A secured debt is a debt that has a lien attached to the property. The property serves as the collateral to secure the debt. The property guarantees payment of the debt – if you don’t pay, the creditor is allowed to take the property. There are two kinds of secured debts: those you agree to, such as a mortgage, and those created without your consent, such as a lien the IRS has against your property because you haven’t paid your taxes.
Examples of liens you agree to:
- Home mortgages – if you fail to pay, the lender can foreclose
- Home equity loans (lines of credit) – if you fail to pay, the lender can foreclose
- Loans for cars, boats, motorcycles RVs – if you fail to pay, the lender can repossess
- Security interests in a major appliance – sometimes, if you buy on credit from a store (i.e., Sears), the store will print on the receipt: “retains a security interest in all hard goods” or the store may make you sign a security agreement when you use their credit card to purchase a hard goods. If you have bought an appliance or other hard good on credit with a lien or security interest attached to the property – you have agreed to let the item purchased serve as collateral for your repayment. If you fail to pay, the lender can repossess the item.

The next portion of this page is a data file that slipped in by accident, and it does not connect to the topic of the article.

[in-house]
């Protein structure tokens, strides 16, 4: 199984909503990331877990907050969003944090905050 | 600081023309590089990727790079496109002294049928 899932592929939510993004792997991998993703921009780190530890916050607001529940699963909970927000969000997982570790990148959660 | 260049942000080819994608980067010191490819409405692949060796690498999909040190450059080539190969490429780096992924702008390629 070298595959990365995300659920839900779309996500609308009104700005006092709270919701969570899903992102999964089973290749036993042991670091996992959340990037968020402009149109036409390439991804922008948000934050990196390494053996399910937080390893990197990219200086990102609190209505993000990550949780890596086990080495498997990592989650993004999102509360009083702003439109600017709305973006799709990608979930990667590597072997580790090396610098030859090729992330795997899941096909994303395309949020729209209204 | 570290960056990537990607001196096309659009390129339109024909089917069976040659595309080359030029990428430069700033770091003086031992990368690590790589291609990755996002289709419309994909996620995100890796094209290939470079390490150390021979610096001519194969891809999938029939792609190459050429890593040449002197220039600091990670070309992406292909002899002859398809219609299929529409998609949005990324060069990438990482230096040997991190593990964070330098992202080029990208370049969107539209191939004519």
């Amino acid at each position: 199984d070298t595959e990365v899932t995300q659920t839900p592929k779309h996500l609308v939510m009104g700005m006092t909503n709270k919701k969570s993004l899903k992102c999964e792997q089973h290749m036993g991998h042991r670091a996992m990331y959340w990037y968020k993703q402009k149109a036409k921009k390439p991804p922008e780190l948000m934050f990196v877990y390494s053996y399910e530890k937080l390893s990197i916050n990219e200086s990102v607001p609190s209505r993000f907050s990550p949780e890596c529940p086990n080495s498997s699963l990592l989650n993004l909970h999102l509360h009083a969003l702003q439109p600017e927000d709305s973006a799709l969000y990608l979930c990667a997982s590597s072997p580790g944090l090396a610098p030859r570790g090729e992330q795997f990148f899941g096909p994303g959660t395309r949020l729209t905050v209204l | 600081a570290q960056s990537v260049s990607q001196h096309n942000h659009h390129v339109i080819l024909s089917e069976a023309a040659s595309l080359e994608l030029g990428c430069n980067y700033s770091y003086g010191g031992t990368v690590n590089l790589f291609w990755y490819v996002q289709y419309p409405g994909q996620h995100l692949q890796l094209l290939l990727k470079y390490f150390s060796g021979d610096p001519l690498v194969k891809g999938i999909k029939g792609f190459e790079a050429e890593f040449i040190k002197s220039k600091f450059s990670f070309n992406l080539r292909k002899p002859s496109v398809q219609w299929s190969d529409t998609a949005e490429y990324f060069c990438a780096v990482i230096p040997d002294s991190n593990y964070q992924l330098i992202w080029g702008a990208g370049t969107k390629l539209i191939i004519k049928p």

- Personal loans from banks or finance companies – Most of the time, if you take out a personal loan, you must pledge valuable personal property as collateral to secure the loan (i.e., paid off cars or motorcycles, tools or equipment).
Examples of liens you don’t agree to:
- Tax liens – Federal, state and local governments have the power to put a lien on your property if you owe back taxes (delinquent). Normally, the government must record a lien against your property or at least issue a notice of tax lien.
- Judicial liens – you have been sued and have had a judgment recorded against you.
- Statutory liens – mechanic’s lien or materialman’s lien (i.e., hired someone to work on your house or car and have not paid the debt).